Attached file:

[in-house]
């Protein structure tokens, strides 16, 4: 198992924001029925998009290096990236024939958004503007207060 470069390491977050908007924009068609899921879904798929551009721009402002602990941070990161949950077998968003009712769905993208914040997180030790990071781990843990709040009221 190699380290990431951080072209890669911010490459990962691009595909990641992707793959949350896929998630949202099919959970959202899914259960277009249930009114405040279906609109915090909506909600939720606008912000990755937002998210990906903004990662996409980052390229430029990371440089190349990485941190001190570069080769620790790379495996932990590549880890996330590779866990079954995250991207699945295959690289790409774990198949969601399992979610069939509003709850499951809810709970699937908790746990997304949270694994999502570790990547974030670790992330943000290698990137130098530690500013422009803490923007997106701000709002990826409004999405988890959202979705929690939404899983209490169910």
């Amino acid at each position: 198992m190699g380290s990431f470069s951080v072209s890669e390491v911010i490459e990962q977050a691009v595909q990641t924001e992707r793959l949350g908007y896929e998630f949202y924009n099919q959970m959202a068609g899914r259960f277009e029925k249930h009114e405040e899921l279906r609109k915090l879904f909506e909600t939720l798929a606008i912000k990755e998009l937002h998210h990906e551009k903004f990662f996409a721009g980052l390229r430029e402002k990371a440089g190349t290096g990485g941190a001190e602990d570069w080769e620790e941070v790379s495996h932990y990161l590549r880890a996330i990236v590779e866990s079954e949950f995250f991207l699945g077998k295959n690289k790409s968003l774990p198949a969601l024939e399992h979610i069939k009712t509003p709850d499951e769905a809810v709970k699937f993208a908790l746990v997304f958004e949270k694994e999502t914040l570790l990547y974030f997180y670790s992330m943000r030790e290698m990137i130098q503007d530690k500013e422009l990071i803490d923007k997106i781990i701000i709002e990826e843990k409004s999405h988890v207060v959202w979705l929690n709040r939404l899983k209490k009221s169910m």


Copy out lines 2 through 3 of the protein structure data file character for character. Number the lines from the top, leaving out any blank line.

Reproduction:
């Protein structure tokens, strides 16, 4: 198992924001029925998009290096990236024939958004503007207060 470069390491977050908007924009068609899921879904798929551009721009402002602990941070990161949950077998968003009712769905993208914040997180030790990071781990843990709040009221 190699380290990431951080072209890669911010490459990962691009595909990641992707793959949350896929998630949202099919959970959202899914259960277009249930009114405040279906609109915090909506909600939720606008912000990755937002998210990906903004990662996409980052390229430029990371440089190349990485941190001190570069080769620790790379495996932990590549880890996330590779866990079954995250991207699945295959690289790409774990198949969601399992979610069939509003709850499951809810709970699937908790746990997304949270694994999502570790990547974030670790992330943000290698990137130098530690500013422009803490923007997106701000709002990826409004999405988890959202979705929690939404899983209490169910």
């Amino acid at each position: 198992m190699g380290s990431f470069s951080v072209s890669e390491v911010i490459e990962q977050a691009v595909q990641t924001e992707r793959l949350g908007y896929e998630f949202y924009n099919q959970m959202a068609g899914r259960f277009e029925k249930h009114e405040e899921l279906r609109k915090l879904f909506e909600t939720l798929a606008i912000k990755e998009l937002h998210h990906e551009k903004f990662f996409a721009g980052l390229r430029e402002k990371a440089g190349t290096g990485g941190a001190e602990d570069w080769e620790e941070v790379s495996h932990y990161l590549r880890a996330i990236v590779e866990s079954e949950f995250f991207l699945g077998k295959n690289k790409s968003l774990p198949a969601l024939e399992h979610i069939k009712t509003p709850d499951e769905a809810v709970k699937f993208a908790l746990v997304f958004e949270k694994e999502t914040l570790l990547y974030f997180y670790s992330m943000r030790e290698m990137i130098q503007d530690k500013e422009l990071i803490d923007k997106i781990i701000i709002e990826e843990k409004s999405h988890v207060v959202w979705l929690n709040r939404l899983k209490k009221s169910m």